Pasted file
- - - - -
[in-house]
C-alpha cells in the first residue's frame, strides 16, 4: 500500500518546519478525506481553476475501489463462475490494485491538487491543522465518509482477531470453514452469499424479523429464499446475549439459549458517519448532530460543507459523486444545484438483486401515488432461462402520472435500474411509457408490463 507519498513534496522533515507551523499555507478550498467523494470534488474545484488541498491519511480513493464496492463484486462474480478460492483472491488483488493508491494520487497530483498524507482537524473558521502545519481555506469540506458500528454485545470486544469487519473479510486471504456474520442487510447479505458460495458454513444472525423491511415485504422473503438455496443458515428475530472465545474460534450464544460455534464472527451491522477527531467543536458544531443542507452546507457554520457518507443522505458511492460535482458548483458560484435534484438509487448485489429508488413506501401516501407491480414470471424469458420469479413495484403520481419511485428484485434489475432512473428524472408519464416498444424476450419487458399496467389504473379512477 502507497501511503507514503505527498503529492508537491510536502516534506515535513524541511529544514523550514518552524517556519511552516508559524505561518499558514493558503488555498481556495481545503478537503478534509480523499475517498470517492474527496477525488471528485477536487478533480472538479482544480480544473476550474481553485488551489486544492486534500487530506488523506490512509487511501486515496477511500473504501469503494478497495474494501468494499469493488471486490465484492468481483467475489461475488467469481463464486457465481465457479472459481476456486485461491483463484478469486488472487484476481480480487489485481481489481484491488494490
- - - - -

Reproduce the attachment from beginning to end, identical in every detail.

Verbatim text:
[in-house]
C-alpha cells in the first residue's frame, strides 16, 4: 500500500518546519478525506481553476475501489463462475490494485491538487491543522465518509482477531470453514452469499424479523429464499446475549439459549458517519448532530460543507459523486444545484438483486401515488432461462402520472435500474411509457408490463 507519498513534496522533515507551523499555507478550498467523494470534488474545484488541498491519511480513493464496492463484486462474480478460492483472491488483488493508491494520487497530483498524507482537524473558521502545519481555506469540506458500528454485545470486544469487519473479510486471504456474520442487510447479505458460495458454513444472525423491511415485504422473503438455496443458515428475530472465545474460534450464544460455534464472527451491522477527531467543536458544531443542507452546507457554520457518507443522505458511492460535482458548483458560484435534484438509487448485489429508488413506501401516501407491480414470471424469458420469479413495484403520481419511485428484485434489475432512473428524472408519464416498444424476450419487458399496467389504473379512477 502507497501511503507514503505527498503529492508537491510536502516534506515535513524541511529544514523550514518552524517556519511552516508559524505561518499558514493558503488555498481556495481545503478537503478534509480523499475517498470517492474527496477525488471528485477536487478533480472538479482544480480544473476550474481553485488551489486544492486534500487530506488523506490512509487511501486515496477511500473504501469503494478497495474494501468494499469493488471486490465484492468481483467475489461475488467469481463464486457465481465457479472459481476456486485461491483463484478469486488472487484476481480480487489485481481489481484491488494490